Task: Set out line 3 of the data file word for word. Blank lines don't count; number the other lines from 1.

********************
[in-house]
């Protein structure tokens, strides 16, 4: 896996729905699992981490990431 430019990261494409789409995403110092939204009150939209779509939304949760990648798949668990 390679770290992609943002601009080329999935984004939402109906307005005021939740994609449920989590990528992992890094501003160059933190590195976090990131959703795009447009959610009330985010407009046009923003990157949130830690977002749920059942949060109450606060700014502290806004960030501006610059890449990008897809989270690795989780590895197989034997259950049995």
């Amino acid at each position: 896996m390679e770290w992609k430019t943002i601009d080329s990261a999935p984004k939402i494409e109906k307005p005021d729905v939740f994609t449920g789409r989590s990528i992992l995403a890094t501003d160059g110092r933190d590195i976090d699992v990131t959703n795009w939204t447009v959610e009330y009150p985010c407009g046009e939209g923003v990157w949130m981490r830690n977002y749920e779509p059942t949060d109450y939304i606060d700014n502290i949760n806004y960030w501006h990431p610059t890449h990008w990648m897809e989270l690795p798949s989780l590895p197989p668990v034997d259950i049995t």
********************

């Amino acid at each position: 896996m390679e770290w992609k430019t943002i601009d080329s990261a999935p984004k939402i494409e109906k307005p005021d729905v939740f994609t449920g789409r989590s990528i992992l995403a890094t501003d160059g110092r933190d590195i976090d699992v990131t959703n795009w939204t447009v959610e009330y009150p985010c407009g046009e939209g923003v990157w949130m981490r830690n977002y749920e779509p059942t949060d109450y939304i606060d700014n502290i949760n806004y960030w501006h990431p610059t890449h990008w990648m897809e989270l690795p798949s989780l590895p197989p668990v034997d259950i049995t």